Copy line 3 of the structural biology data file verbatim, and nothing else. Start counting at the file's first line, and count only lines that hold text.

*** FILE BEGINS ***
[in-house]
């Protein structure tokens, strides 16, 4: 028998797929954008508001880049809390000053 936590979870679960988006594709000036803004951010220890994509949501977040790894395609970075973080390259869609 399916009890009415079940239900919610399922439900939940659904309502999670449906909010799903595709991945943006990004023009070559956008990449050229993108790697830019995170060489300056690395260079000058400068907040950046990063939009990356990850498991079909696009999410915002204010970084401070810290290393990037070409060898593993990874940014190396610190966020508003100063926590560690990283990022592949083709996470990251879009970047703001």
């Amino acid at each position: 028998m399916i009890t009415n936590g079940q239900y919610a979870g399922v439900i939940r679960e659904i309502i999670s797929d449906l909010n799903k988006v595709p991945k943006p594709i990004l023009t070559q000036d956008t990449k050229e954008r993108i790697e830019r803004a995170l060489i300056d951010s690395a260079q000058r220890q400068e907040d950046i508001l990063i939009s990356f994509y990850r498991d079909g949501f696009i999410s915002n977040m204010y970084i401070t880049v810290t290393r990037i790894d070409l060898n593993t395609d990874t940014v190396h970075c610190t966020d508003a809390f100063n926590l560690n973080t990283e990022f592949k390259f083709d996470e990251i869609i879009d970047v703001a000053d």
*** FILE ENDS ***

């Amino acid at each position: 028998m399916i009890t009415n936590g079940q239900y919610a979870g399922v439900i939940r679960e659904i309502i999670s797929d449906l909010n799903k988006v595709p991945k943006p594709i990004l023009t070559q000036d956008t990449k050229e954008r993108i790697e830019r803004a995170l060489i300056d951010s690395a260079q000058r220890q400068e907040d950046i508001l990063i939009s990356f994509y990850r498991d079909g949501f696009i999410s915002n977040m204010y970084i401070t880049v810290t290393r990037i790894d070409l060898n593993t395609d990874t940014v190396h970075c610190t966020d508003a809390f100063n926590l560690n973080t990283e990022f592949k390259f083709d996470e990251i869609i879009d970047v703001a000053d």